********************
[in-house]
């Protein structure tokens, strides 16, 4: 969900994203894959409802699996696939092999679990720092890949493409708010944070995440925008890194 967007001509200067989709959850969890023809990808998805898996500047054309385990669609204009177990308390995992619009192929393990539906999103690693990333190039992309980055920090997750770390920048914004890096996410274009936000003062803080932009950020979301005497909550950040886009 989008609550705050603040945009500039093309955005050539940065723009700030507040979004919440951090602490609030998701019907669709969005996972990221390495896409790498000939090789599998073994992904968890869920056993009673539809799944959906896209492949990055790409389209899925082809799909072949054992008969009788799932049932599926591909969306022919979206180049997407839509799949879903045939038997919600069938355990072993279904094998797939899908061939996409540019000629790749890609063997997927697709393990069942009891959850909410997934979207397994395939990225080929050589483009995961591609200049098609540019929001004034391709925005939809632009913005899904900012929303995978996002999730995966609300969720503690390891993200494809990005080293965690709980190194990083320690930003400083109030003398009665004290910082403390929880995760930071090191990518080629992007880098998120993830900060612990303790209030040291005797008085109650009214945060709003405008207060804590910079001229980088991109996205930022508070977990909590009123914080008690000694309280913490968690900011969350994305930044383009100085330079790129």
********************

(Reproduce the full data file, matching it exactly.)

[in-house]
């Protein structure tokens, strides 16, 4: 969900994203894959409802699996696939092999679990720092890949493409708010944070995440925008890194 967007001509200067989709959850969890023809990808998805898996500047054309385990669609204009177990308390995992619009192929393990539906999103690693990333190039992309980055920090997750770390920048914004890096996410274009936000003062803080932009950020979301005497909550950040886009 989008609550705050603040945009500039093309955005050539940065723009700030507040979004919440951090602490609030998701019907669709969005996972990221390495896409790498000939090789599998073994992904968890869920056993009673539809799944959906896209492949990055790409389209899925082809799909072949054992008969009788799932049932599926591909969306022919979206180049997407839509799949879903045939038997919600069938355990072993279904094998797939899908061939996409540019000629790749890609063997997927697709393990069942009891959850909410997934979207397994395939990225080929050589483009995961591609200049098609540019929001004034391709925005939809632009913005899904900012929303995978996002999730995966609300969720503690390891993200494809990005080293965690709980190194990083320690930003400083109030003398009665004290910082403390929880995760930071090191990518080629992007880098998120993830900060612990303790209030040291005797008085109650009214945060709003405008207060804590910079001229980088991109996205930022508070977990909590009123914080008690000694309280913490968690900011969350994305930044383009100085330079790129």